Monday, August 1, 2011

Border Patrol...

We have set out to create Gertrude Jekyll borders styled borders around the potager, such as the one above. They typify many people's idea of an English garden. This style was made popular in the late Victorian and Edwardain periods. Many of the English country estates which were still mainly in the 18th Century landscape style of Lancelot Brown and his ilk, were partially transformed to the cottage, natural style. Many such houses compartmentalised this look to one or two areas. As such, today when visiting these places you get the feeling of the transformations over time as you stroll from one garden to the next. This is what we hope to create at Willowbrook - over all a landscape styled park with 'rooms' or areas in particular styles.

Around the potager beds seemed a good place to develop a cottage style, and a more victorian style, the centrepiece one day being a Gothic Victorian Glasshouse (but in the nearer future a potting shed will have to suffice).

Here are some examples of the better English borders from various houses...

Above: An herbacious border at Hidcote

Below: The Red boder at Hidcote

Above and Below: The herbaceous borders at Nymans Gardens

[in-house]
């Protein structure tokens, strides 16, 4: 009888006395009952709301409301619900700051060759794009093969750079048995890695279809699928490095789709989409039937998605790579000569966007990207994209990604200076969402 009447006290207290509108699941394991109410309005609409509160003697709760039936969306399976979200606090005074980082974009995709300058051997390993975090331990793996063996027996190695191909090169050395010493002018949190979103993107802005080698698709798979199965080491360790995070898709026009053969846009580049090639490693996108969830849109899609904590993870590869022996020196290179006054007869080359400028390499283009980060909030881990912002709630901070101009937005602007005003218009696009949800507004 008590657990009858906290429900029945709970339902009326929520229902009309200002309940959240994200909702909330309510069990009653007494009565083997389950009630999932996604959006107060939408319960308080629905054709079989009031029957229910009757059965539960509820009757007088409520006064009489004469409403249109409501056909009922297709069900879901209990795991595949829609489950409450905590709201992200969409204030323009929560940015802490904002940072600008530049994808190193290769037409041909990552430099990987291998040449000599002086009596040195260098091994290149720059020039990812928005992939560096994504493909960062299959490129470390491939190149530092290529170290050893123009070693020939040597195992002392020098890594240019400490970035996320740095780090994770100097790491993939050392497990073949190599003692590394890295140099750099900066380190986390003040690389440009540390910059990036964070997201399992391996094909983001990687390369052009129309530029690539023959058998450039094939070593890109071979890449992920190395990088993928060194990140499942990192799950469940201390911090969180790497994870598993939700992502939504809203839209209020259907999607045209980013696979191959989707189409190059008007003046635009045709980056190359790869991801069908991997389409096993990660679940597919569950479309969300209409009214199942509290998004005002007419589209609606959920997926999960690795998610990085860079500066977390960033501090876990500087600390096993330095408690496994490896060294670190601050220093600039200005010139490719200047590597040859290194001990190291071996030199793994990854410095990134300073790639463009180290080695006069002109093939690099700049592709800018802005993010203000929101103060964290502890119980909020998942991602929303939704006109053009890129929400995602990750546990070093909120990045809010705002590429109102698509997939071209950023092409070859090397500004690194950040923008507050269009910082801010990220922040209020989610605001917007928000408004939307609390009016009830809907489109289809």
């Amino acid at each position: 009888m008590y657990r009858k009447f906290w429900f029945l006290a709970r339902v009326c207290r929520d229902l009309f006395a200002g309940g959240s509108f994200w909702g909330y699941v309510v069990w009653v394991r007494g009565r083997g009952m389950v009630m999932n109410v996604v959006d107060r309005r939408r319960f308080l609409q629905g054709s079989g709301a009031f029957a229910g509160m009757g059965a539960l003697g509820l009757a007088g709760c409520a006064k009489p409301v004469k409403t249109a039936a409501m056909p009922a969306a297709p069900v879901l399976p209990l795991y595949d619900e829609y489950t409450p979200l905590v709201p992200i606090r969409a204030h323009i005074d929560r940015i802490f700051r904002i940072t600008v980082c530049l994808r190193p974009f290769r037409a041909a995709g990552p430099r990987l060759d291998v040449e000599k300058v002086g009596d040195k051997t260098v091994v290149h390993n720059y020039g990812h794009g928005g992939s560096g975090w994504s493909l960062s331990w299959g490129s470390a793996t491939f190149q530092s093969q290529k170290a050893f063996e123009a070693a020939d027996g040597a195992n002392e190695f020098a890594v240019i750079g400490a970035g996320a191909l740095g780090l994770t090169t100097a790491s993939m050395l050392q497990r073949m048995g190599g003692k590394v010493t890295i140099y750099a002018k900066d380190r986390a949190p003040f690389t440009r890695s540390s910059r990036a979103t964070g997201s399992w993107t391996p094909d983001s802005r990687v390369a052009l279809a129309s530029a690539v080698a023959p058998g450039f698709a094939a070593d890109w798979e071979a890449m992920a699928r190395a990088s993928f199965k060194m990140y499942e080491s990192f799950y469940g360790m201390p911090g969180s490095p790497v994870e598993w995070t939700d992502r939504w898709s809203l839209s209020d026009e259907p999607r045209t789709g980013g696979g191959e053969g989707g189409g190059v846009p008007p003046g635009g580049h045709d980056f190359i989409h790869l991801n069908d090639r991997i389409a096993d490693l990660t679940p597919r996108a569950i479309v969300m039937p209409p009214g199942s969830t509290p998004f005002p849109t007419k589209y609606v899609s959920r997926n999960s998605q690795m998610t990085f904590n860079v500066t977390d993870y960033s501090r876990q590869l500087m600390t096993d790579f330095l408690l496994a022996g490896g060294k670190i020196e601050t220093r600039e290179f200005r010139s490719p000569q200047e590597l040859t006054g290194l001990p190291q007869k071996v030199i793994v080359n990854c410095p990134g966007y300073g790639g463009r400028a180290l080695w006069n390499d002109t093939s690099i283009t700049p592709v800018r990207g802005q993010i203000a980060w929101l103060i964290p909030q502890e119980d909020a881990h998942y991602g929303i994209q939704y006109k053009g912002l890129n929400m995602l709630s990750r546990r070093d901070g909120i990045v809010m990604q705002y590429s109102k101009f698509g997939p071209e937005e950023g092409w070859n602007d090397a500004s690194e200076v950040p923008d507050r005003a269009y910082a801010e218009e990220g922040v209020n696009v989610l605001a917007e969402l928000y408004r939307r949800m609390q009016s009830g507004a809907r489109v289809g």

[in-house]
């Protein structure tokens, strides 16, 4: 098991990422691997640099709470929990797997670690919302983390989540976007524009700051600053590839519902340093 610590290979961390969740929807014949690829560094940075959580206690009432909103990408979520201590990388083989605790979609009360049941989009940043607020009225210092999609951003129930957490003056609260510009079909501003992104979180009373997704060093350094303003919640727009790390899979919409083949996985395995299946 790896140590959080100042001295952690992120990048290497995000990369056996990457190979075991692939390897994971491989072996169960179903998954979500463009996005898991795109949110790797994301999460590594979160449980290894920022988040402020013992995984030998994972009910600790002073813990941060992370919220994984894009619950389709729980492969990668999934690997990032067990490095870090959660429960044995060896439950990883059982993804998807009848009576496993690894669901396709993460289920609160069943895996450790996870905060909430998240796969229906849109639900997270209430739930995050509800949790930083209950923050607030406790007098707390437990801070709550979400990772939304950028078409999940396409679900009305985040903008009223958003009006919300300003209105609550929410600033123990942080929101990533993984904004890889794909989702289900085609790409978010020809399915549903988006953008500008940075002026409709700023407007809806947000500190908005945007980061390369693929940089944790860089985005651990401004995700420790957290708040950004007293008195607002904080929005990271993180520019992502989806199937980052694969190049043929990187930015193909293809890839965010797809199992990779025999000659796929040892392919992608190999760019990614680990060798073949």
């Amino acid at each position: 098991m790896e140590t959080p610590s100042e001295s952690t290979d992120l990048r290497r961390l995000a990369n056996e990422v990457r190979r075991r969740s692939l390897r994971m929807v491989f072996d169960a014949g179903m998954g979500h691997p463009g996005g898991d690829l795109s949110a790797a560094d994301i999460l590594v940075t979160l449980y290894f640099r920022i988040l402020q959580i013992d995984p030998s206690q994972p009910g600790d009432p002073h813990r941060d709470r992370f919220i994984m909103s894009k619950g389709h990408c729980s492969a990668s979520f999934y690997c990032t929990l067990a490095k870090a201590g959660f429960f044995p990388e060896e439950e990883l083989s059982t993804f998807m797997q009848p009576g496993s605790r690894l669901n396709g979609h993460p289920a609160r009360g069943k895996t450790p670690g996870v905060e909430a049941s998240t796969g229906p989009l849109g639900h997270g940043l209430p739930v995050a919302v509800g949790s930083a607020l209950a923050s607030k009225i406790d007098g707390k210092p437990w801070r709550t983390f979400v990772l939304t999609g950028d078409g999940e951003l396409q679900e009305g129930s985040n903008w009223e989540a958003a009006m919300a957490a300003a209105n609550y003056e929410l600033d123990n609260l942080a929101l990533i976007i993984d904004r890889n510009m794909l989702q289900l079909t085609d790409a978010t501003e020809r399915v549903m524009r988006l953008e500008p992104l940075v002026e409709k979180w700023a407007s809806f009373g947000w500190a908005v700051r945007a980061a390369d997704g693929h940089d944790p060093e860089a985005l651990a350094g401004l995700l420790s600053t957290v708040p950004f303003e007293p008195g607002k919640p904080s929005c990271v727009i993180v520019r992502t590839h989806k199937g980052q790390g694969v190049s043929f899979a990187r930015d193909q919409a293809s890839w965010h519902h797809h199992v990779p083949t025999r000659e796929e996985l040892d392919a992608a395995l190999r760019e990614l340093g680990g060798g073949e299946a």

When choosing the flowers for the border, we stuck to tried and true flower species...




Alchimilla mollis (Lady's mantle)




(We collected seeds from my grandmother's garden last year - many of these sepcies have easy to collect seeds, so ask about friends and family at the end of summer before you go buying any vast amounts from your local garden centre).


Digitalis (Foxglove)


Allium species


[Previous photo removed as was not in public domain. For more amazing photos however, please visit]

Campanula (Canterbury Bells)

Moluccella laevis (Bells of Ireland)


(again, many tubours came from my grandmother's garden. They divide every year, and take very easily as long as every tubour your divide has a neck to it)

Cerinthe major (Honeywort)

Meconopsis grandis, nicknamed the Blue Poppy (although it is not a poppy), of which there are 2 varieties, one native to Wales, and the other native to the Himalays (also known as the Himilayan Poppy)

And of course Nigella (Love in the mist)

We have also chosen many English roses for the border as well, which we shall share in our next post, a rose by any other name.


  1. There is of course a huge difference between the goals and techniques of a Capability Brown garden and those of an Arts and Crafts garden. The former focused on vast open spaces, vistas, trees and lakes; the latter focused on small spaces, flowers, colour, planned paths and vegetables patches.

    That being said, I love Cloudehill Gardens in outer Melbourne and can see strong similarities with your first couple of photos. I will love your garden equally, I am sure.

  2. I visited the Cloudehill Website ( They do have well laid out grounds don't they.

    Not that I want an 'instant garden', but I think mixing the different styles will help it resemble a garden that has been adapted over time (without taking generations to add and alter it like many historic gardens have).

    I must admit, I am inpatient for Spring though :-)



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